Business Overview

The Villages accountant is selling a profitable tax practice. The practice services consist of 95% individual returns and 5% business/other returns. The practice is in a good location and high growth area. The expected revenues and cash flows for 2022 are $140,000 and $55,000, respectively. The selling price is $150,000. The owner will assist with the transition.


  • Asking Price: $150,000
  • Cash Flow: $55,000
  • Gross Revenue: $140,000
  • FF&E: N/A
  • Inventory: N/A
  • Inventory Included: N/A
  • Established: N/A

Why is the Current Owner Selling The Business?

There are all types of reasons why people choose to sell operating businesses. However, the real reason and the one they say to you may be 2 completely different things. For instance, they might claim "I have a lot of various responsibilities" or "I am retiring". For numerous sellers, these reasons stand. However, for some, these may simply be excuses to try to hide the reality of changing demographics, increased competition, recent reduction in incomes, or an array of other reasons. This is why it is really crucial that you not count completely on a vendor's word, yet instead, make use of the vendor's solution together with your general due diligence. This will repaint an extra practical picture of the business's existing situation.

Existing Debts and Future Obligations

If the existing business is in debt, which lots of businesses are, then you will certainly have reason to consider this when valuating/preparing your offer. Many operating businesses borrow money with the purpose of covering things such as inventory, payroll, accounts payable, and so on. Bear in mind that occasionally this can indicate that profit margins are too tight. Many businesses fall under a revolving door of taking on debt as a way to pay back various other loans. In addition to debts, there may likewise be future obligations to think about. There may be an outstanding lease on tools or the building where the business resides. The business might have existing agreements with suppliers that must be fulfilled or may cause charges if canceled early.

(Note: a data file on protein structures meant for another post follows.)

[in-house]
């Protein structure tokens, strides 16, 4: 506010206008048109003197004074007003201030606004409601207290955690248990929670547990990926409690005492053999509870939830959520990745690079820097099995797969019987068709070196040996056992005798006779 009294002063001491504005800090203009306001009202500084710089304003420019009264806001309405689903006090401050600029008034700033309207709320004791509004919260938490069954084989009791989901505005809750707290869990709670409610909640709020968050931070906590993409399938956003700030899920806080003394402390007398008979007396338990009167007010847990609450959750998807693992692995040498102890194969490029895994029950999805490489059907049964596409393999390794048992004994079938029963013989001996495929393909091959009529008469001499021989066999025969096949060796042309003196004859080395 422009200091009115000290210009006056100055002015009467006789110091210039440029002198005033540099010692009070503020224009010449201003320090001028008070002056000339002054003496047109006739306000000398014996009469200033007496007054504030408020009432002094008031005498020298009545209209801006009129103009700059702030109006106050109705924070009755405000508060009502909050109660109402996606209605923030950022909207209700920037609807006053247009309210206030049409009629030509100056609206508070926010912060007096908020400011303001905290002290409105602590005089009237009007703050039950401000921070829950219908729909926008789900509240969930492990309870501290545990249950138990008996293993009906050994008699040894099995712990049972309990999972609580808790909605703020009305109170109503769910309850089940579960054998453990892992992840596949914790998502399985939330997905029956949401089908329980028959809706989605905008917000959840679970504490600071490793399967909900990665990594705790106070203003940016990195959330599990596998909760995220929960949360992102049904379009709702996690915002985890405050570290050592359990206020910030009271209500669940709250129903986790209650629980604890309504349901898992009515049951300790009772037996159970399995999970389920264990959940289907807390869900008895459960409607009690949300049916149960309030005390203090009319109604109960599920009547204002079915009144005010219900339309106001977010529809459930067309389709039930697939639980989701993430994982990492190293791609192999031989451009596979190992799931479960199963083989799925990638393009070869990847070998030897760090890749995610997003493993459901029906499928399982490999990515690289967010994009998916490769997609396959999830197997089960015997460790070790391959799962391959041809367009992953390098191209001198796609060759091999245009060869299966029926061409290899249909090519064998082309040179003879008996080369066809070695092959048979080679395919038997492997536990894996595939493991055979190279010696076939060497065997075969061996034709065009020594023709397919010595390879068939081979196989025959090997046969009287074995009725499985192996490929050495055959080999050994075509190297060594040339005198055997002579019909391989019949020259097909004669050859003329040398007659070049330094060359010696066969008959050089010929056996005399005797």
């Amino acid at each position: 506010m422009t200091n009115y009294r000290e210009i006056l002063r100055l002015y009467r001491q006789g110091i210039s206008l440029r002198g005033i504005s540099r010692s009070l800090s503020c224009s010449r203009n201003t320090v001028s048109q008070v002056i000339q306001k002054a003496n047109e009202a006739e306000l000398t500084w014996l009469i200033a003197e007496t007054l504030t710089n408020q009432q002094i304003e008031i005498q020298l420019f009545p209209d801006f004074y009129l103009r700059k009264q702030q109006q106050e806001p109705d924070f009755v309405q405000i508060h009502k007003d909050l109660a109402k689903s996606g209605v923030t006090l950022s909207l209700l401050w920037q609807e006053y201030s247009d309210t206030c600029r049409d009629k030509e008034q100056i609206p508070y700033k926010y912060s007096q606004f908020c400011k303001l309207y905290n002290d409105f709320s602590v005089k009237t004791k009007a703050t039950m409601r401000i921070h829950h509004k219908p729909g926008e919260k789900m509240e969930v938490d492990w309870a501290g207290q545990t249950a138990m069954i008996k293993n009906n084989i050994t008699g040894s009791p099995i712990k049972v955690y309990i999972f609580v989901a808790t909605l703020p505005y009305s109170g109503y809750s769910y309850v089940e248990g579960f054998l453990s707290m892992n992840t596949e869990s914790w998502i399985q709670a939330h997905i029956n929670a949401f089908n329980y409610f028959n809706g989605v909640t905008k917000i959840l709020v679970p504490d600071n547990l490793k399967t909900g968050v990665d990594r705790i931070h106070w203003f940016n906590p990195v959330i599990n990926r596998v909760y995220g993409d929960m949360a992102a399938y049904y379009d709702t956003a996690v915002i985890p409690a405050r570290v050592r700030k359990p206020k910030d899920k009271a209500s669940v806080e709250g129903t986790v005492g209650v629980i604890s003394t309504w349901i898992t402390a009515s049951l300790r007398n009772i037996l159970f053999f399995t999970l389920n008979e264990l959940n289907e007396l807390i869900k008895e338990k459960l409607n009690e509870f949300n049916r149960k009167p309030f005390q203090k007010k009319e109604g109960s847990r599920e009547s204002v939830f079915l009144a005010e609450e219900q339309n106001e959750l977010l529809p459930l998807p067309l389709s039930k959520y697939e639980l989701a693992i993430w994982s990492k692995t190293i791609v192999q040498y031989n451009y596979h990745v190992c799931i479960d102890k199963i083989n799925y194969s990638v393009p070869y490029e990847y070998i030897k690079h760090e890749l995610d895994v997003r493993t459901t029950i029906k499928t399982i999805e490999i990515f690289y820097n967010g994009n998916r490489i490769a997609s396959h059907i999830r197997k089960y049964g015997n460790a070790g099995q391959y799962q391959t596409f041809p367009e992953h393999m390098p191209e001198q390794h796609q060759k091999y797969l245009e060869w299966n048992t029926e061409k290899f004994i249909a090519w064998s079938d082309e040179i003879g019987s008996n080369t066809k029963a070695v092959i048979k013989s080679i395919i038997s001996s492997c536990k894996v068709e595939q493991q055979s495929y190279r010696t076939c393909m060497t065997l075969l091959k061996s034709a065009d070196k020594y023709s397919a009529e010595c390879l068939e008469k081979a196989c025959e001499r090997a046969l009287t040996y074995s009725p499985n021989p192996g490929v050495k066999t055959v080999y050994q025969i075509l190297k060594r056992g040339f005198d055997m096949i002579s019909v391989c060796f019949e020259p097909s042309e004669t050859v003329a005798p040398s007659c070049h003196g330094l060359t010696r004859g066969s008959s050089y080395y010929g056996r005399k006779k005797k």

Understanding the Customer Base, Competition and Area Demographics

How do businesses in the area attract new clients? Most times, companies have repeat customers, which create the core of their day-to-day revenues. Particular variables such as new competition sprouting up around the location, roadway building and construction, as well as employee turnover can impact repeat customers and also negatively affect future earnings. One vital point to think about is the area of the business. Is it in an extremely trafficked shopping mall, or is it hidden from the highway? Obviously, the more individuals that see the business on a regular basis, the greater the possibility to build a returning consumer base. A last thought is the general location demographics. Is the business placed in a largely inhabited city, or is it situated on the outskirts of town? Just how might the neighborhood average household earnings effect future income potential?